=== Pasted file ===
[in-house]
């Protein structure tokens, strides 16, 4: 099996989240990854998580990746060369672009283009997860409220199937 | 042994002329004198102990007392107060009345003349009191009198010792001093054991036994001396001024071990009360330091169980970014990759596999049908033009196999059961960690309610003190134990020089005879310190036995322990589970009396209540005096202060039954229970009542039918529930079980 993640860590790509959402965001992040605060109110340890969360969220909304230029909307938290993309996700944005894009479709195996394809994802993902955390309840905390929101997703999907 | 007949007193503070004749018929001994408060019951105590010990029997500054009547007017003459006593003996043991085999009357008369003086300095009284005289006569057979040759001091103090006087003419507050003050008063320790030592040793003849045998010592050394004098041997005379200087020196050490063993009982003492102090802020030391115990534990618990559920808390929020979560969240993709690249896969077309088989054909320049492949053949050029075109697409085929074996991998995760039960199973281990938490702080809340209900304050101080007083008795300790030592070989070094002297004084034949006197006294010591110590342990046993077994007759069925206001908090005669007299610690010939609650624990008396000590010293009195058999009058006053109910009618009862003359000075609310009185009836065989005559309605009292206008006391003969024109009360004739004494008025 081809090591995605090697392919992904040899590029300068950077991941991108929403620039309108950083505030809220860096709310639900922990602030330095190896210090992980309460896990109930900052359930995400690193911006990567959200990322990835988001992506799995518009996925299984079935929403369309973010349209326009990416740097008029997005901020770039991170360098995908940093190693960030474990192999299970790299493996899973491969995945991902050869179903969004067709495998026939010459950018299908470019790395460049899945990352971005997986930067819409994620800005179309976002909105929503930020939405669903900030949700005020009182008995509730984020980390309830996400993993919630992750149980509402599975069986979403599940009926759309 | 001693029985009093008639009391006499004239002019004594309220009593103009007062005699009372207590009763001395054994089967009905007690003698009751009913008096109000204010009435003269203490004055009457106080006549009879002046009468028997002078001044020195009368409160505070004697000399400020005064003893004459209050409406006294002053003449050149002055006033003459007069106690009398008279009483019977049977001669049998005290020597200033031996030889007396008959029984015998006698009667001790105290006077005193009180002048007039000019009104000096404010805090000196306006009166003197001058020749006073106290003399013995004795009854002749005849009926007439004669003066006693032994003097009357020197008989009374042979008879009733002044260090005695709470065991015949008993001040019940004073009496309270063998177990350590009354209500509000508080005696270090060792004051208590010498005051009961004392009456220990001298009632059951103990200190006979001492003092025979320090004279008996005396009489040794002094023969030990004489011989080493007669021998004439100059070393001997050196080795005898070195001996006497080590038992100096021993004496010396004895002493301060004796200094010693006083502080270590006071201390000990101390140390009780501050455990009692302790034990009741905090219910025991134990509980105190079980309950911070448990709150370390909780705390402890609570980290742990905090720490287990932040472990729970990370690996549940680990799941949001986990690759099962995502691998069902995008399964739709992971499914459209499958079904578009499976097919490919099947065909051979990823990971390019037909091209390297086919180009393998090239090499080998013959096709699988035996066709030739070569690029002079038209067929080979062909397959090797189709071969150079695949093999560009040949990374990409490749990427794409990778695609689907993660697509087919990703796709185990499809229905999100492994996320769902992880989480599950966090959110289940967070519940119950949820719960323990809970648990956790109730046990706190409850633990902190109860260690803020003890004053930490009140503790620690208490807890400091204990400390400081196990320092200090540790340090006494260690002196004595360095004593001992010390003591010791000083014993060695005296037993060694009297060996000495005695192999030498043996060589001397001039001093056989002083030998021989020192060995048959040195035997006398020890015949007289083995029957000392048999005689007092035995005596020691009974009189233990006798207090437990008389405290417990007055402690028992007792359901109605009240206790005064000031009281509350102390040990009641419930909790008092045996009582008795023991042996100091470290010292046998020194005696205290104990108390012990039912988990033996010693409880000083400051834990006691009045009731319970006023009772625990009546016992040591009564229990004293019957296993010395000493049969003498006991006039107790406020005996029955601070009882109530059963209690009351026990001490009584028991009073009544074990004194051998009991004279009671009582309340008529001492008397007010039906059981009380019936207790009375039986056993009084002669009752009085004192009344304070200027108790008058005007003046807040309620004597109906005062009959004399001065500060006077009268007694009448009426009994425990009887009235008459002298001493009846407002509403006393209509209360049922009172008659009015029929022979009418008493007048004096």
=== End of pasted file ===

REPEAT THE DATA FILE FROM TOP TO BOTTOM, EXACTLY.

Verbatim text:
[in-house]
């Protein structure tokens, strides 16, 4: 099996989240990854998580990746060369672009283009997860409220199937 | 042994002329004198102990007392107060009345003349009191009198010792001093054991036994001396001024071990009360330091169980970014990759596999049908033009196999059961960690309610003190134990020089005879310190036995322990589970009396209540005096202060039954229970009542039918529930079980 993640860590790509959402965001992040605060109110340890969360969220909304230029909307938290993309996700944005894009479709195996394809994802993902955390309840905390929101997703999907 | 007949007193503070004749018929001994408060019951105590010990029997500054009547007017003459006593003996043991085999009357008369003086300095009284005289006569057979040759001091103090006087003419507050003050008063320790030592040793003849045998010592050394004098041997005379200087020196050490063993009982003492102090802020030391115990534990618990559920808390929020979560969240993709690249896969077309088989054909320049492949053949050029075109697409085929074996991998995760039960199973281990938490702080809340209900304050101080007083008795300790030592070989070094002297004084034949006197006294010591110590342990046993077994007759069925206001908090005669007299610690010939609650624990008396000590010293009195058999009058006053109910009618009862003359000075609310009185009836065989005559309605009292206008006391003969024109009360004739004494008025 081809090591995605090697392919992904040899590029300068950077991941991108929403620039309108950083505030809220860096709310639900922990602030330095190896210090992980309460896990109930900052359930995400690193911006990567959200990322990835988001992506799995518009996925299984079935929403369309973010349209326009990416740097008029997005901020770039991170360098995908940093190693960030474990192999299970790299493996899973491969995945991902050869179903969004067709495998026939010459950018299908470019790395460049899945990352971005997986930067819409994620800005179309976002909105929503930020939405669903900030949700005020009182008995509730984020980390309830996400993993919630992750149980509402599975069986979403599940009926759309 | 001693029985009093008639009391006499004239002019004594309220009593103009007062005699009372207590009763001395054994089967009905007690003698009751009913008096109000204010009435003269203490004055009457106080006549009879002046009468028997002078001044020195009368409160505070004697000399400020005064003893004459209050409406006294002053003449050149002055006033003459007069106690009398008279009483019977049977001669049998005290020597200033031996030889007396008959029984015998006698009667001790105290006077005193009180002048007039000019009104000096404010805090000196306006009166003197001058020749006073106290003399013995004795009854002749005849009926007439004669003066006693032994003097009357020197008989009374042979008879009733002044260090005695709470065991015949008993001040019940004073009496309270063998177990350590009354209500509000508080005696270090060792004051208590010498005051009961004392009456220990001298009632059951103990200190006979001492003092025979320090004279008996005396009489040794002094023969030990004489011989080493007669021998004439100059070393001997050196080795005898070195001996006497080590038992100096021993004496010396004895002493301060004796200094010693006083502080270590006071201390000990101390140390009780501050455990009692302790034990009741905090219910025991134990509980105190079980309950911070448990709150370390909780705390402890609570980290742990905090720490287990932040472990729970990370690996549940680990799941949001986990690759099962995502691998069902995008399964739709992971499914459209499958079904578009499976097919490919099947065909051979990823990971390019037909091209390297086919180009393998090239090499080998013959096709699988035996066709030739070569690029002079038209067929080979062909397959090797189709071969150079695949093999560009040949990374990409490749990427794409990778695609689907993660697509087919990703796709185990499809229905999100492994996320769902992880989480599950966090959110289940967070519940119950949820719960323990809970648990956790109730046990706190409850633990902190109860260690803020003890004053930490009140503790620690208490807890400091204990400390400081196990320092200090540790340090006494260690002196004595360095004593001992010390003591010791000083014993060695005296037993060694009297060996000495005695192999030498043996060589001397001039001093056989002083030998021989020192060995048959040195035997006398020890015949007289083995029957000392048999005689007092035995005596020691009974009189233990006798207090437990008389405290417990007055402690028992007792359901109605009240206790005064000031009281509350102390040990009641419930909790008092045996009582008795023991042996100091470290010292046998020194005696205290104990108390012990039912988990033996010693409880000083400051834990006691009045009731319970006023009772625990009546016992040591009564229990004293019957296993010395000493049969003498006991006039107790406020005996029955601070009882109530059963209690009351026990001490009584028991009073009544074990004194051998009991004279009671009582309340008529001492008397007010039906059981009380019936207790009375039986056993009084002669009752009085004192009344304070200027108790008058005007003046807040309620004597109906005062009959004399001065500060006077009268007694009448009426009994425990009887009235008459002298001493009846407002509403006393209509209360049922009172008659009015029929022979009418008493007048004096």